Cinnamon
Fruit, any of the following: sliced peaches, sliced apples, 24 halves pitted Italian plums, blueberries (in winter can use drained canned peaches)

Cream sugar and butter. Add flour, baking powder, salt and eggs. Place in 9" springform pan. Add to top and cover entire surface with one kind of fruit or a combination of fruits. Sprinkle top with lemon juice, cinnamon, a dash of sugar and, if fruit is very juicy, some flour. Bake at 350 degrees for about one hour.

Delicious served with whipped cream or vanilla ice cream. Best served slightly warm. Refresh in oven, if desired.

by QTG 2009-12-17 05:14AM | 0 recs
ok this was really funny lol

by ND22 2009-12-17 05:47AM | 0 recs
Re: Delicious

You can't just butt into a discussion with this sort of thing.  In law we call it "tortious interference."

by Steve M 2009-12-17 06:33AM | 0 recs
Re: The House bill did

The house biil was still full of smoke and mirrors, didnt do enough to reduce costs....There is no definition of affordability. CBO assumes if you're offered insurance, you're insured. CBO admits that premium subsidies won't keep pace with health care inflation. Ergo, millions of people are going to need affordability waivers.

CBO also found, in contrast to Obama's giddy proclamation, that the bill will likely add to the deficit long-term.

And--in what will come as a shock to the majority of Americans who think they're getting a public option--CBO reports that premiums will be "somewhat higher" than the already sky-high rates offered by private insurers on the exchange. ....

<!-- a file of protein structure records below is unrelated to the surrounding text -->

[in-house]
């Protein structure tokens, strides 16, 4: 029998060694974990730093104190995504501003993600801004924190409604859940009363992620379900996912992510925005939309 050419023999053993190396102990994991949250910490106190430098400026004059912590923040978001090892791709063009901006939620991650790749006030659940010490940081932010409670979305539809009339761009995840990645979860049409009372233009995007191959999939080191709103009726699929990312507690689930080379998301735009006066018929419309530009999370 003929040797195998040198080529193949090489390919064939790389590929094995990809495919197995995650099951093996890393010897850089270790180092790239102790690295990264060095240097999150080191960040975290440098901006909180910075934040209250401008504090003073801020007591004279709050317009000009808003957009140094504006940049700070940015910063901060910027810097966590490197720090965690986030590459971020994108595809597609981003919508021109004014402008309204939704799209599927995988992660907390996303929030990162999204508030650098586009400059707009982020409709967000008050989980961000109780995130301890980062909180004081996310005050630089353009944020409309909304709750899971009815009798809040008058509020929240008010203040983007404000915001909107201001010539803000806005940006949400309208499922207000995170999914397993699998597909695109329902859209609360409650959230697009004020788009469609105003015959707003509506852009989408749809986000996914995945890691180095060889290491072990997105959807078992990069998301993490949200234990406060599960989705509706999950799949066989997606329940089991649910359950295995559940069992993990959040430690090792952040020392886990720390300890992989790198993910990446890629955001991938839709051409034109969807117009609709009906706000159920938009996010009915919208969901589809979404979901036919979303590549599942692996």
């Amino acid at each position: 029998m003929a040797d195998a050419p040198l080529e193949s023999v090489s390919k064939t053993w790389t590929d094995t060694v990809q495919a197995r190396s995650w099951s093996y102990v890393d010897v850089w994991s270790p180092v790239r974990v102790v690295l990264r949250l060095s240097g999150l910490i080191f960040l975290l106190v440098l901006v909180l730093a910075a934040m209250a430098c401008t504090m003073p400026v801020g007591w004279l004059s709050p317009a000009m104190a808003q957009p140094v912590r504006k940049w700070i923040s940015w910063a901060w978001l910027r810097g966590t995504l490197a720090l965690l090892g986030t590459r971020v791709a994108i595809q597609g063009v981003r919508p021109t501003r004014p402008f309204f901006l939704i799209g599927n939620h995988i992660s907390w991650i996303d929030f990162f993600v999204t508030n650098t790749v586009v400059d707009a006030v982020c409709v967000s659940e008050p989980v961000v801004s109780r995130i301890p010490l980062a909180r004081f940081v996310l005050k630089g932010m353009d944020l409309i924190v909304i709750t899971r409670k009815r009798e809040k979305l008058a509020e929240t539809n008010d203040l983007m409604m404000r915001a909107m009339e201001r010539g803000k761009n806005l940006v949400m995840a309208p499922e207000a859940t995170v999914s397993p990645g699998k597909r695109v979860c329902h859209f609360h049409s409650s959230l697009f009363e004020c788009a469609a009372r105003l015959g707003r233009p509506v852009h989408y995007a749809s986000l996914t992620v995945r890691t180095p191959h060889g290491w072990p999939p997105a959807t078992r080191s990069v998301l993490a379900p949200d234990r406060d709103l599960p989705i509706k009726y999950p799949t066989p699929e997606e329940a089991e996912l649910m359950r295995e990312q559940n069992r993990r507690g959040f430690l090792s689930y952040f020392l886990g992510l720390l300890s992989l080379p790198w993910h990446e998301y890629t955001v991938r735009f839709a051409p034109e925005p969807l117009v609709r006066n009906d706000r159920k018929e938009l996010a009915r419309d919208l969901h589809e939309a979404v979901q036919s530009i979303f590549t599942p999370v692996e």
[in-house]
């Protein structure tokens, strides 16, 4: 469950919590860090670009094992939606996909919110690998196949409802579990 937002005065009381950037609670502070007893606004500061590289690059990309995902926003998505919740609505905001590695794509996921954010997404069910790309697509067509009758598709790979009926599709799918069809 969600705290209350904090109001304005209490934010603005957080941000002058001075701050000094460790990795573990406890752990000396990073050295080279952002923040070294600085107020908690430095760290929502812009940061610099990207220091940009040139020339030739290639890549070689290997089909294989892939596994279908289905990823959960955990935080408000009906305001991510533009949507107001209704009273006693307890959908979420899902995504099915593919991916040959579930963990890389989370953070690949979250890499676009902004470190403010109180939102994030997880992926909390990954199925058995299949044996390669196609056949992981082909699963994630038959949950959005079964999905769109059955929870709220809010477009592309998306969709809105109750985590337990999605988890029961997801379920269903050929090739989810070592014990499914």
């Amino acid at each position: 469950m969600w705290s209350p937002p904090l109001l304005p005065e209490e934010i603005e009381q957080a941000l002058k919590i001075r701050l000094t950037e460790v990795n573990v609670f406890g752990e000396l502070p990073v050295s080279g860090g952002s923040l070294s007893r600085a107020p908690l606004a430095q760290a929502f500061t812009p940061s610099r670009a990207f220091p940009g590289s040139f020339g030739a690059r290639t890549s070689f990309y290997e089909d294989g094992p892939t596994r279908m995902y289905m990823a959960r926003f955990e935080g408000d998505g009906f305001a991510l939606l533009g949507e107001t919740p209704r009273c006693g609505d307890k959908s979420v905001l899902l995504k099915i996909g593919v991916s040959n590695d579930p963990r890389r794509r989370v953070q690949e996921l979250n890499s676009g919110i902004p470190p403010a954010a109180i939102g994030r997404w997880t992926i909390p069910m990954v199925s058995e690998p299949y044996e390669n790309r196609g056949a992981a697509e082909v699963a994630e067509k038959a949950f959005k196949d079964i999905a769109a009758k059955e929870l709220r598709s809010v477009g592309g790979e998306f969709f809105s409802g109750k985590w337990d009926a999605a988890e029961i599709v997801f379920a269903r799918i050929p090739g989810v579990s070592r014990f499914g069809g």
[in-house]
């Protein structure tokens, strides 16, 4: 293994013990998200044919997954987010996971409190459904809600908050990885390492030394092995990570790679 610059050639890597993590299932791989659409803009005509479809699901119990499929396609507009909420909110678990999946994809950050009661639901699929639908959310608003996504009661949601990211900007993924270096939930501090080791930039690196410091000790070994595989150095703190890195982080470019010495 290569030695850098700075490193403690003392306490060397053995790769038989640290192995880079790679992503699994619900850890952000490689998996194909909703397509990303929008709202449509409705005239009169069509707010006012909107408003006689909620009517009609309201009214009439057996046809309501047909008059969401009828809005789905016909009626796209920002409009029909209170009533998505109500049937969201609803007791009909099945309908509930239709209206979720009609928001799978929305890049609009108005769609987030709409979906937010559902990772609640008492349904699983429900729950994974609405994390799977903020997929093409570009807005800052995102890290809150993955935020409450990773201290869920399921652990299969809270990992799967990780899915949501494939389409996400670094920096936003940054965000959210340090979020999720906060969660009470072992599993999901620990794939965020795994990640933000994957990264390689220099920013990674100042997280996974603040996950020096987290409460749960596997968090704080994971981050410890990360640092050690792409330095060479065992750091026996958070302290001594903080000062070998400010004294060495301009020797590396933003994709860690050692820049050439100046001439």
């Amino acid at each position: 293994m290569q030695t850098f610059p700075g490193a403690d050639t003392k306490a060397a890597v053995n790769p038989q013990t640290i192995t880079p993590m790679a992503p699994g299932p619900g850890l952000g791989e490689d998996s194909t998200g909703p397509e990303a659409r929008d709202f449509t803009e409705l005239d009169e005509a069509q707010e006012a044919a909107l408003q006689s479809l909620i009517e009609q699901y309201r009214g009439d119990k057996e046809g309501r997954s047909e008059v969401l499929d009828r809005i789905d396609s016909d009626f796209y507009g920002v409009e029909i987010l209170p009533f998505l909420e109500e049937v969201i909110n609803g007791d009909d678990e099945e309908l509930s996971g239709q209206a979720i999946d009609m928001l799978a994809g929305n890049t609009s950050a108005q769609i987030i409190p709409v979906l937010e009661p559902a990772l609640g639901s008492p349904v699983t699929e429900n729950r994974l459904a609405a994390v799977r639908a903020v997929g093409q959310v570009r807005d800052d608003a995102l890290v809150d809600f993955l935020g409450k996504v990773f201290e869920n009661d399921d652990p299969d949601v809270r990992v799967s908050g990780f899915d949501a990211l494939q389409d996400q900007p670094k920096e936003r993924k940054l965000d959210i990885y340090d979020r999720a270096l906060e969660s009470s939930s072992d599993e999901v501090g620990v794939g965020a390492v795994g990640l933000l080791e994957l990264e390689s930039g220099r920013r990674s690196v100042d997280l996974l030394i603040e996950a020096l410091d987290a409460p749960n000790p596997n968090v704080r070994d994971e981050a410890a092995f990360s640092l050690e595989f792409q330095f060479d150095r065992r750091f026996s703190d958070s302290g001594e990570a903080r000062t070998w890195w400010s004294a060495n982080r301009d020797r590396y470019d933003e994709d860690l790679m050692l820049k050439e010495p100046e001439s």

by BuckeyeBlogger 2009-12-17 08:16AM | 0 recs
Wrong

CBO also found, in contrast to Obama's giddy proclamation, that the bill will likely add to the deficit long-term.

The CBO found it would DECREASE the deficit, that was pretty clear, I have no idea where you got this from.

But since you don't think it did enough, surely you think we should start looking at a single payer system then?

by ND22 2009-12-17 08:53AM | 0 recs
Re: The House bill did

The house bill was still full of smoke and mirrors, didnt do enough to reduce costs....There is no definition of affordability. CBO assumes if you're offered insurance, you're insured. CBO admits that premium subsidies won't keep pace with health care inflation. Ergo, millions of people are going to need affordability waivers.

CBO also found, in contrast to Obama's giddy proclamation, that the bill will likely add to the deficit long-term.

And--in what will come as a shock to the majority of Americans who think they're getting a public option--CBO reports that premiums will be "somewhat higher" than the already sky-high rates offered by private insurers on the exchange. ....

by BuckeyeBlogger 2009-12-17 08:17AM | 0 recs
Re: Bernie Sanders Opts Out (For Now)

Democrats are unable to unite, Republicans always unite.

2010 looks like it will be brutal.  We couldn't get any of the Senate Republicans to move our way on this, which is ashame.

by agpc 2009-12-16 07:47PM | 0 recs
Re: Bernie Sanders Opts Out (For Now)

I suggested something similar, even if a bit more forceful, in my last diary. If people like Sanders start making demands, then the whole point of placating one or two people to get to 60 becomes a losing cause and the White House will be forced to adopt a different route. Also, they will run out of excuses to placate a Lieberman as in indirect way of doing what they might want have done all along. Who knows.

All I know is this. Forget worrying about a third party vote in 2012. Obama needs to worry about non votes of people staying home disgusted by his cowardice and the sellout some of his team members are. I have warned people of a 2000 repeat. The problem wasn't NAder votes but Bush getting his base to turn out. You fuck up the base vote, you lose.

by Pravin 2009-12-16 11:50PM | 0 recs
Re: Bernie Sanders Opts Out (For Now)

No one is forcing any of these clowns to vote for the bill; all they have to do is vote for closure.

by Bob H 2009-12-17 02:04AM | 0 recs
Where is Burris on this?

I read today's papers looking for reports of which Democratic Senators were still opposed to the legislation.  Burris had been on record as opposing anything without a public option.  Is this still the case or has he caved to pressure?

by pascal1947 2009-12-17 08:29AM | 0 recs